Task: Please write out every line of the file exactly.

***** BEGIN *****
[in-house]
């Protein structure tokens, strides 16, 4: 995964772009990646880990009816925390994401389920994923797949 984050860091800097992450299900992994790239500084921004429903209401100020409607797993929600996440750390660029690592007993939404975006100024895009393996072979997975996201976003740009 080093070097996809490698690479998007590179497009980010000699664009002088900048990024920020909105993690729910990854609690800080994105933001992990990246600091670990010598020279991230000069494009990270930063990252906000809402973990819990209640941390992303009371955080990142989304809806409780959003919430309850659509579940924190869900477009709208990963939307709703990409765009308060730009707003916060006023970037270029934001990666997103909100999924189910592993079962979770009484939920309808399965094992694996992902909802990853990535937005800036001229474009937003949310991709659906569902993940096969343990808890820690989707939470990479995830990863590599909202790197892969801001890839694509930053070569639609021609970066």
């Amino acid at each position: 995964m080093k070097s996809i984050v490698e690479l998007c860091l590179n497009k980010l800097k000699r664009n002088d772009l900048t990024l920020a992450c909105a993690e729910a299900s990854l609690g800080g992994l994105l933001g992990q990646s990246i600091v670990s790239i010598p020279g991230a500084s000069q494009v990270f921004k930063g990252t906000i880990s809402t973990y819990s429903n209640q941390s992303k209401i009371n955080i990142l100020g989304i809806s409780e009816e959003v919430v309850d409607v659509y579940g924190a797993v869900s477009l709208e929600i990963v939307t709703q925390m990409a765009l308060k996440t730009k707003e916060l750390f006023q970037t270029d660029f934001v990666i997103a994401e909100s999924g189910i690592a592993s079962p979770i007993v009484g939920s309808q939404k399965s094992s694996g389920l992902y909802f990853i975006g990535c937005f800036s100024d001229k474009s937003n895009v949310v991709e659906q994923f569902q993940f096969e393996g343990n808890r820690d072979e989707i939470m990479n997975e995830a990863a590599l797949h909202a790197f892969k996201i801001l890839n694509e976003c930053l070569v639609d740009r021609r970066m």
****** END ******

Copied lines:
[in-house]
């Protein structure tokens, strides 16, 4: 995964772009990646880990009816925390994401389920994923797949 984050860091800097992450299900992994790239500084921004429903209401100020409607797993929600996440750390660029690592007993939404975006100024895009393996072979997975996201976003740009 080093070097996809490698690479998007590179497009980010000699664009002088900048990024920020909105993690729910990854609690800080994105933001992990990246600091670990010598020279991230000069494009990270930063990252906000809402973990819990209640941390992303009371955080990142989304809806409780959003919430309850659509579940924190869900477009709208990963939307709703990409765009308060730009707003916060006023970037270029934001990666997103909100999924189910592993079962979770009484939920309808399965094992694996992902909802990853990535937005800036001229474009937003949310991709659906569902993940096969343990808890820690989707939470990479995830990863590599909202790197892969801001890839694509930053070569639609021609970066």
């Amino acid at each position: 995964m080093k070097s996809i984050v490698e690479l998007c860091l590179n497009k980010l800097k000699r664009n002088d772009l900048t990024l920020a992450c909105a993690e729910a299900s990854l609690g800080g992994l994105l933001g992990q990646s990246i600091v670990s790239i010598p020279g991230a500084s000069q494009v990270f921004k930063g990252t906000i880990s809402t973990y819990s429903n209640q941390s992303k209401i009371n955080i990142l100020g989304i809806s409780e009816e959003v919430v309850d409607v659509y579940g924190a797993v869900s477009l709208e929600i990963v939307t709703q925390m990409a765009l308060k996440t730009k707003e916060l750390f006023q970037t270029d660029f934001v990666i997103a994401e909100s999924g189910i690592a592993s079962p979770i007993v009484g939920s309808q939404k399965s094992s694996g389920l992902y909802f990853i975006g990535c937005f800036s100024d001229k474009s937003n895009v949310v991709e659906q994923f569902q993940f096969e393996g343990n808890r820690d072979e989707i939470m990479n997975e995830a990863a590599l797949h909202a790197f892969k996201i801001l890839n694509e976003c930053l070569v639609d740009r021609r970066m």